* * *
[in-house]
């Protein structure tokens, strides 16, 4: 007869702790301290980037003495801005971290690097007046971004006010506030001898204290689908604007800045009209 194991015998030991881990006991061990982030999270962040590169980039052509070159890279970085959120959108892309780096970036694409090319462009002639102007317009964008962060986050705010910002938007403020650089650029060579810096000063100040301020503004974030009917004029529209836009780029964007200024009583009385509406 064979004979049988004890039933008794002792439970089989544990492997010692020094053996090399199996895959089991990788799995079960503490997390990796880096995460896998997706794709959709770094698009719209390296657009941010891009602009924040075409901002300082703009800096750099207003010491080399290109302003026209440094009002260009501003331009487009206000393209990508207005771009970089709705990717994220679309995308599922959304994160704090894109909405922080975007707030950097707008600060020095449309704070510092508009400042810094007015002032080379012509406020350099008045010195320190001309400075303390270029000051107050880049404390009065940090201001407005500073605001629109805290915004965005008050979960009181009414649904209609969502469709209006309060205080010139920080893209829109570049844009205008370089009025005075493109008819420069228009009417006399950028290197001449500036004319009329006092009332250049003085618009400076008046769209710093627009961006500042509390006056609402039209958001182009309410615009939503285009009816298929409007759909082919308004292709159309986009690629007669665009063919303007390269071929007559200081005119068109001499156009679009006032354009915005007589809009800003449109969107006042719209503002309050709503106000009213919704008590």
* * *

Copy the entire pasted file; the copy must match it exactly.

[in-house]
């Protein structure tokens, strides 16, 4: 007869702790301290980037003495801005971290690097007046971004006010506030001898204290689908604007800045009209 194991015998030991881990006991061990982030999270962040590169980039052509070159890279970085959120959108892309780096970036694409090319462009002639102007317009964008962060986050705010910002938007403020650089650029060579810096000063100040301020503004974030009917004029529209836009780029964007200024009583009385509406 064979004979049988004890039933008794002792439970089989544990492997010692020094053996090399199996895959089991990788799995079960503490997390990796880096995460896998997706794709959709770094698009719209390296657009941010891009602009924040075409901002300082703009800096750099207003010491080399290109302003026209440094009002260009501003331009487009206000393209990508207005771009970089709705990717994220679309995308599922959304994160704090894109909405922080975007707030950097707008600060020095449309704070510092508009400042810094007015002032080379012509406020350099008045010195320190001309400075303390270029000051107050880049404390009065940090201001407005500073605001629109805290915004965005008050979960009181009414649904209609969502469709209006309060205080010139920080893209829109570049844009205008370089009025005075493109008819420069228009009417006399950028290197001449500036004319009329006092009332250049003085618009400076008046769209710093627009961006500042509390006056609402039209958001182009309410615009939503285009009816298929409007759909082919308004292709159309986009690629007669665009063919303007390269071929007559200081005119068109001499156009679009006032354009915005007589809009800003449109969107006042719209503002309050709503106000009213919704008590």